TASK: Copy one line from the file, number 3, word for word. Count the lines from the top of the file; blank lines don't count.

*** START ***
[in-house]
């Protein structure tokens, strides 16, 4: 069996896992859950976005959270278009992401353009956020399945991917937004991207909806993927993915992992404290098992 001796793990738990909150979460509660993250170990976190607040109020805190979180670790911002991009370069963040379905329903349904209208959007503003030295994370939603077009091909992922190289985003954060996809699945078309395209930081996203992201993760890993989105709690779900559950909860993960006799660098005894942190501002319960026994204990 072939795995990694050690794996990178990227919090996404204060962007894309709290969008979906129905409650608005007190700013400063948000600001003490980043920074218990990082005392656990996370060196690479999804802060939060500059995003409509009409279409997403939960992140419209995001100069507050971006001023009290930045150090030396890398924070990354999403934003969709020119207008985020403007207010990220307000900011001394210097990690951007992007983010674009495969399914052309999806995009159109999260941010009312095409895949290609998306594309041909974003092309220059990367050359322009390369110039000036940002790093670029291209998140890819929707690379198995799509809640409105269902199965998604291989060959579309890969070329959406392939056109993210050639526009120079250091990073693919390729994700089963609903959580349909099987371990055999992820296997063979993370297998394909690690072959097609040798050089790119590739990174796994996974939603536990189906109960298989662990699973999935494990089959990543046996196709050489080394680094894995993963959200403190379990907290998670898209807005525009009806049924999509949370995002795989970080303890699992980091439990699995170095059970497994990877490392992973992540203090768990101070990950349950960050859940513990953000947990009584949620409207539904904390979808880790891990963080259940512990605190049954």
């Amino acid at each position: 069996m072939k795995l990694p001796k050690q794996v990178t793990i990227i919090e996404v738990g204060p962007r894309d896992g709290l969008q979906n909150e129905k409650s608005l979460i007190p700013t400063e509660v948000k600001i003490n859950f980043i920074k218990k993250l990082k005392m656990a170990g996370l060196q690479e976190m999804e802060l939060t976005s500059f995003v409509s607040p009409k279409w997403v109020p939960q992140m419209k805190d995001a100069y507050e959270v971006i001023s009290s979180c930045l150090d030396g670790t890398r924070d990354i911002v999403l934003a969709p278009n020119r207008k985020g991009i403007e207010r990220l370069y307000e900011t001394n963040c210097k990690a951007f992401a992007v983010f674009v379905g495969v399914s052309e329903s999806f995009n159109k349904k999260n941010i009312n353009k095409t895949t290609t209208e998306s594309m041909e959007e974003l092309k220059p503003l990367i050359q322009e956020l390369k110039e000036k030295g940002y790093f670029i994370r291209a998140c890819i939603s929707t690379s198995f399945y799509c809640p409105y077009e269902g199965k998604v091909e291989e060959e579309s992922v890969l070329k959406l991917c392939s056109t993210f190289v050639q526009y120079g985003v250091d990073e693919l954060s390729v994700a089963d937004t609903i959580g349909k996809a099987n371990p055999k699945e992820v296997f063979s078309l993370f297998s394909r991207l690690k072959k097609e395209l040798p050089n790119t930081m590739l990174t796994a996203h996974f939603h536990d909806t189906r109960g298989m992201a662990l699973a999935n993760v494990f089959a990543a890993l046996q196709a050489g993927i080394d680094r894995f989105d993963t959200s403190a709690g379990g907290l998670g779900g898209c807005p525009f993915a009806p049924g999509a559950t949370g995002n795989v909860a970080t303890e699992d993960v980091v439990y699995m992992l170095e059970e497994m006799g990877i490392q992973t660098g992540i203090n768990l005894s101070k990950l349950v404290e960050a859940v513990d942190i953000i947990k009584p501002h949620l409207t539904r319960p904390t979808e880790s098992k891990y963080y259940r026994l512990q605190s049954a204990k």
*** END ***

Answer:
């Amino acid at each position: 069996m072939k795995l990694p001796k050690q794996v990178t793990i990227i919090e996404v738990g204060p962007r894309d896992g709290l969008q979906n909150e129905k409650s608005l979460i007190p700013t400063e509660v948000k600001i003490n859950f980043i920074k218990k993250l990082k005392m656990a170990g996370l060196q690479e976190m999804e802060l939060t976005s500059f995003v409509s607040p009409k279409w997403v109020p939960q992140m419209k805190d995001a100069y507050e959270v971006i001023s009290s979180c930045l150090d030396g670790t890398r924070d990354i911002v999403l934003a969709p278009n020119r207008k985020g991009i403007e207010r990220l370069y307000e900011t001394n963040c210097k990690a951007f992401a992007v983010f674009v379905g495969v399914s052309e329903s999806f995009n159109k349904k999260n941010i009312n353009k095409t895949t290609t209208e998306s594309m041909e959007e974003l092309k220059p503003l990367i050359q322009e956020l390369k110039e000036k030295g940002y790093f670029i994370r291209a998140c890819i939603s929707t690379s198995f399945y799509c809640p409105y077009e269902g199965k998604v091909e291989e060959e579309s992922v890969l070329k959406l991917c392939s056109t993210f190289v050639q526009y120079g985003v250091d990073e693919l954060s390729v994700a089963d937004t609903i959580g349909k996809a099987n371990p055999k699945e992820v296997f063979s078309l993370f297998s394909r991207l690690k072959k097609e395209l040798p050089n790119t930081m590739l990174t796994a996203h996974f939603h536990d909806t189906r109960g298989m992201a662990l699973a999935n993760v494990f089959a990543a890993l046996q196709a050489g993927i080394d680094r894995f989105d993963t959200s403190a709690g379990g907290l998670g779900g898209c807005p525009f993915a009806p049924g999509a559950t949370g995002n795989v909860a970080t303890e699992d993960v980091v439990y699995m992992l170095e059970e497994m006799g990877i490392q992973t660098g992540i203090n768990l005894s101070k990950l349950v404290e960050a859940v513990d942190i953000i947990k009584p501002h949620l409207t539904r319960p904390t979808e880790s098992k891990y963080y259940r026994l512990q605190s049954a204990k």